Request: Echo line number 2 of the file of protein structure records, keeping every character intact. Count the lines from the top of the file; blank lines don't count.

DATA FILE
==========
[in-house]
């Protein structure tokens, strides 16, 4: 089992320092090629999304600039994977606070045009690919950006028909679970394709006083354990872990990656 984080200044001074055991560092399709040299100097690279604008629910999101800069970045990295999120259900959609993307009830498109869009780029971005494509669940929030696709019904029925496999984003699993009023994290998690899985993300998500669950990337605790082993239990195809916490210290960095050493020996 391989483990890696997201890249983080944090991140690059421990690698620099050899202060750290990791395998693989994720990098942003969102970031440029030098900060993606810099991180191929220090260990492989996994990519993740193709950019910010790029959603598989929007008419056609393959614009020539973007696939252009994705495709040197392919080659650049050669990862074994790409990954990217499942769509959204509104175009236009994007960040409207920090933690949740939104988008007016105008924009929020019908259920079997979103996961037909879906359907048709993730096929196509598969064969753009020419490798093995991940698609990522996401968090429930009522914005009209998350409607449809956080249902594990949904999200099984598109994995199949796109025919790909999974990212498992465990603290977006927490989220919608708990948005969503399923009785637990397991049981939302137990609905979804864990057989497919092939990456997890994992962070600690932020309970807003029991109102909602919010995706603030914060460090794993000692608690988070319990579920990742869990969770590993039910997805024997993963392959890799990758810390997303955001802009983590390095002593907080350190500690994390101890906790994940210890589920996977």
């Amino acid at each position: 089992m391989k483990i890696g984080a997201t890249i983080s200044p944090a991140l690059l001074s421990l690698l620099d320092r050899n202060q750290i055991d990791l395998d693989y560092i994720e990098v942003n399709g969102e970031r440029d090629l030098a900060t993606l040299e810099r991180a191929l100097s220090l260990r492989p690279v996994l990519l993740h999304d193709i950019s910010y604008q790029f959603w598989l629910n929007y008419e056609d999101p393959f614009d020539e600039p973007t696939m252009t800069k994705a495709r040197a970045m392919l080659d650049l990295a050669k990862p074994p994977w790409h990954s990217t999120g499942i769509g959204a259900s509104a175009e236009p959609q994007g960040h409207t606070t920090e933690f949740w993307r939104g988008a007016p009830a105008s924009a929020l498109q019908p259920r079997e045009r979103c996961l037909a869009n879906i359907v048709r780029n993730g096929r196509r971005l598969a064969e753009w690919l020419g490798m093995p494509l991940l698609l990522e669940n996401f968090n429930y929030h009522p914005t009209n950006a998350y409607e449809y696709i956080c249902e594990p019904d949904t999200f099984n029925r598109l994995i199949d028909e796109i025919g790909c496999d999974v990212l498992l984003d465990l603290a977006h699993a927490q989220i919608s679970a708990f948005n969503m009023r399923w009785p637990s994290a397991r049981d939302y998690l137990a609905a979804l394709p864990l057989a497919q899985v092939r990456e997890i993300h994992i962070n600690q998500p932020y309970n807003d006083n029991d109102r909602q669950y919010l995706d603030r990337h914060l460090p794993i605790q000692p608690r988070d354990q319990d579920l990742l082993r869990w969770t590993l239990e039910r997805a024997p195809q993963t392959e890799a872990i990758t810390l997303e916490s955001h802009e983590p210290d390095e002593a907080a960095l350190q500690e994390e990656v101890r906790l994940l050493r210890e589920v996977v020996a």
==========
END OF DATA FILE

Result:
């Protein structure tokens, strides 16, 4: 089992320092090629999304600039994977606070045009690919950006028909679970394709006083354990872990990656 984080200044001074055991560092399709040299100097690279604008629910999101800069970045990295999120259900959609993307009830498109869009780029971005494509669940929030696709019904029925496999984003699993009023994290998690899985993300998500669950990337605790082993239990195809916490210290960095050493020996 391989483990890696997201890249983080944090991140690059421990690698620099050899202060750290990791395998693989994720990098942003969102970031440029030098900060993606810099991180191929220090260990492989996994990519993740193709950019910010790029959603598989929007008419056609393959614009020539973007696939252009994705495709040197392919080659650049050669990862074994790409990954990217499942769509959204509104175009236009994007960040409207920090933690949740939104988008007016105008924009929020019908259920079997979103996961037909879906359907048709993730096929196509598969064969753009020419490798093995991940698609990522996401968090429930009522914005009209998350409607449809956080249902594990949904999200099984598109994995199949796109025919790909999974990212498992465990603290977006927490989220919608708990948005969503399923009785637990397991049981939302137990609905979804864990057989497919092939990456997890994992962070600690932020309970807003029991109102909602919010995706603030914060460090794993000692608690988070319990579920990742869990969770590993039910997805024997993963392959890799990758810390997303955001802009983590390095002593907080350190500690994390101890906790994940210890589920996977």